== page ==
Brian Willams and the Flip Wilson Defense

FILE - In this Nov. 5, 2014 file photo, Brian Williams speaks at the 8th Annual Stand Up For Heroes, presented by New York Co
FILE - In this Nov. 5, 2014 file photo, Brian Williams speaks at the 8th Annual Stand Up For Heroes, presented by New York Comedy Festival and The Bob Woodruff Foundation in New York. Williams has admitted he spread a false story about being on a helicopter that came under enemy fire while he was reporting in Iraq in 2003. Williams said he was in a helicopter following other aircraft, one of which was hit by ground fire. His helicopter was not hit. NBC News was not commenting Thursday about whether its top on-air personality would face disciplinary action. (Photo by Brad Barket/Invision/AP, File)

I watched Brian Williams' interview with Matt Lauer hoping to hear, once and for all, a contrite admission that Williams lied to us all. Repeatedly. And that he was deeply sorry for losing our trust. After all, it has been five months since the face of NBC News was suspended for embellishing a story on the air about his experiences in a military chopper which he inaccurately said had taken fire from an RPG. Williams sat down with Lauer for the taped and edited interview for Today. Expectations were high to say the least.

At the end of the interview I sat in stunned silence. Maybe I missed something. So I listened again and watched even more closely to make sure that I wasn't being too hard on this guy. After all, Williams did admit to making the misleading statements saying, "I own this. I own up to this."

Then came this doozey about his misstatement of events on NBC NIghtly News back in January that landed him in hot water:

"I told the story correctly for years before I told it incorrectly. I was not trying to mislead people. That, to me, is a huge difference here."


And as for the apology many had hoped to hear?

"After that incident I tried and failed as others have tried and failed and why is it that when we're trying to say, 'I'm sorry' that we can't come out and say I'm sorry?"

Wait, did he just say 'I'm sorry' or tell is he failed because he couldn't say he was sorry?

The real question or course is why did he lie in the first place?

This was when Williams launched into what I call his "Flip Wilson" Defense.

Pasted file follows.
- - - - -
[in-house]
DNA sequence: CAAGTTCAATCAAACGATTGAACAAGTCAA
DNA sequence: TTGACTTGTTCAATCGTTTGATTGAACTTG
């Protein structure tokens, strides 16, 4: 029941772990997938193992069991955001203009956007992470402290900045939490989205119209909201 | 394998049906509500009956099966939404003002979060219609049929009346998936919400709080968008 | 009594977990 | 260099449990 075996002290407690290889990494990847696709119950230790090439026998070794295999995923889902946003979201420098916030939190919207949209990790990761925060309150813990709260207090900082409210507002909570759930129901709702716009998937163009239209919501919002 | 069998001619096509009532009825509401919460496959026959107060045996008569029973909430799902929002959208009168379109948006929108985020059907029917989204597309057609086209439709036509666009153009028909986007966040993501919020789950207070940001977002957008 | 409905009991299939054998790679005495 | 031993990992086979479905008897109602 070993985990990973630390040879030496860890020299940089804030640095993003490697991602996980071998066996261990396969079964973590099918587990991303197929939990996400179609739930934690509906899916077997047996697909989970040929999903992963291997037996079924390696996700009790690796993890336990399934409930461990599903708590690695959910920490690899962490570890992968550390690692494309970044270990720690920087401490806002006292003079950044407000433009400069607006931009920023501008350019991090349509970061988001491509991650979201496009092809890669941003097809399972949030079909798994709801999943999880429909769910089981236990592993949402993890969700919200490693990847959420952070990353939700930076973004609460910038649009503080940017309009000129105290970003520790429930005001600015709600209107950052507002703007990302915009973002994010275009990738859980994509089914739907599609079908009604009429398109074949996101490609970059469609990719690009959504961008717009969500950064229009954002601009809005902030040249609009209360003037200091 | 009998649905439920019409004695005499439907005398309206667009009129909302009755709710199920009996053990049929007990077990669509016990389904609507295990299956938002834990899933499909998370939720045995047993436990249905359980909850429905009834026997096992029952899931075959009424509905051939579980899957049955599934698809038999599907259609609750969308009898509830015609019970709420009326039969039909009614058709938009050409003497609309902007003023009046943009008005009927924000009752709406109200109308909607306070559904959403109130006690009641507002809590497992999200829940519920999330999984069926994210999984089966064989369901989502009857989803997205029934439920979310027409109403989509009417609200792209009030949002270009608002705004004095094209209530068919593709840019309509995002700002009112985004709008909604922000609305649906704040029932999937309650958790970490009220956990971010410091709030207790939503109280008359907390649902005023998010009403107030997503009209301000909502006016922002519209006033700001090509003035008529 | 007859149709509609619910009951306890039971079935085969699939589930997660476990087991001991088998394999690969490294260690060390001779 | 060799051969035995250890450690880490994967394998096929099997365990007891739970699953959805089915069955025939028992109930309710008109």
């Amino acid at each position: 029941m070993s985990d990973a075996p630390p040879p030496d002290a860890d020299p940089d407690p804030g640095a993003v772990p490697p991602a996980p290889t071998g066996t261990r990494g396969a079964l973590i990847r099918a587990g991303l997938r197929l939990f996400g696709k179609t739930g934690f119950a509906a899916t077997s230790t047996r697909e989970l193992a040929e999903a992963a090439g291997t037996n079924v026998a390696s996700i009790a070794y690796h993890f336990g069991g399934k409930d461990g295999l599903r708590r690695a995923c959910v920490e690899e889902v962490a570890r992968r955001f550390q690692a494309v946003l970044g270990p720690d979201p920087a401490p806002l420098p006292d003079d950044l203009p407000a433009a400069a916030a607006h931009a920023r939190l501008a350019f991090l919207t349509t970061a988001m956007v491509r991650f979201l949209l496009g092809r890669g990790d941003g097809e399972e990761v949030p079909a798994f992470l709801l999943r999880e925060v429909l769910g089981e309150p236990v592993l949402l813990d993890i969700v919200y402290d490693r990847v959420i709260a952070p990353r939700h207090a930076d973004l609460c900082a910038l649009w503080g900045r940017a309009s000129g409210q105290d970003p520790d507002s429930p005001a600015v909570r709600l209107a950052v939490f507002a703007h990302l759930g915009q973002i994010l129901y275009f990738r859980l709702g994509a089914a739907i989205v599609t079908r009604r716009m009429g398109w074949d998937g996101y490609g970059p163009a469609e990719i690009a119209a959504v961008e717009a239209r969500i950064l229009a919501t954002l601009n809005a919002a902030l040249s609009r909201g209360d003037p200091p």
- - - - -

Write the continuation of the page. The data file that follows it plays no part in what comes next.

In the '70s comedian Flip Wilson had a hit variety show on NBC. One of his most popular characters, Geraldine Jones, coined the national catchphrase, "The Devil made me do it," to explain behavior that she knew or should have known was wrong, but she did it anyway.

Cue Williams' explanation for telling his false stories:

"Looking back, it had to have been ego that made me think I had to be sharper, funnier quicker than anybody else, put myself closer to the action having been at the action in the beginning."

If that didn't make your head spin, he said it again a bit later:

"This came from clearly a bad place, a bad urge inside me. This was clearly ego driven, the desire to better my role in a story I was already in. That's what I've been tearing a part and unpacking and analyzing."

Translation: The Devil made me do it. It wasn't Brian. It was his EGO -- manipulating him, confusing him.

Lauer: "Did you know when you went on nightly news that you were telling a story that was not true?"

Williams: "No. It came from a bad place. It came from a sloppy choice of words. I told stories that were not true over the years looking back. it is very clear i never intended to. It got mixed up. it got turned around in my mind."

Does anyone use the word LIE anymore because I don't recall hearing it once in the questions or the answers edited from TWO days of interviewing. Really? TWO days? To get THIS? Let's not forget it took us FIVE months just to hear this much.

Another disturbing development is Williams' punishment. The long-time anchor and managing editor of NBC News is banished from that program for good. His admitted "conflating" of events cuts to the heart of his veracity. If Williams is not fit to report on NBC Nightly News, why the heck is he going to anchor breaking news on the network's cable outlet, MSNBC? News is news. Whether we get information from the internet, newspapers, radio, cable or broadcast television, viewers have a right to demand honesty and accuracy. At the very least they expect the newscaster is not engaging in puffery. What NBC appears to be saying about its cable audience is an insult to those viewers. I don't know if Williams can be redeemed in the eyes of his viewers and fans That is for them to decide and to voice that decision with their remote control.

Rest assured MSNBC viewers, Williams is on the story. As for insuring that his past transgressions will not be repeated, we have this assurance from the newsman:

"I would like to take this opportunity to say that what happened in the past has been identified and torn apart by me and has been fixed, has been dealt with."

And to think I was worried.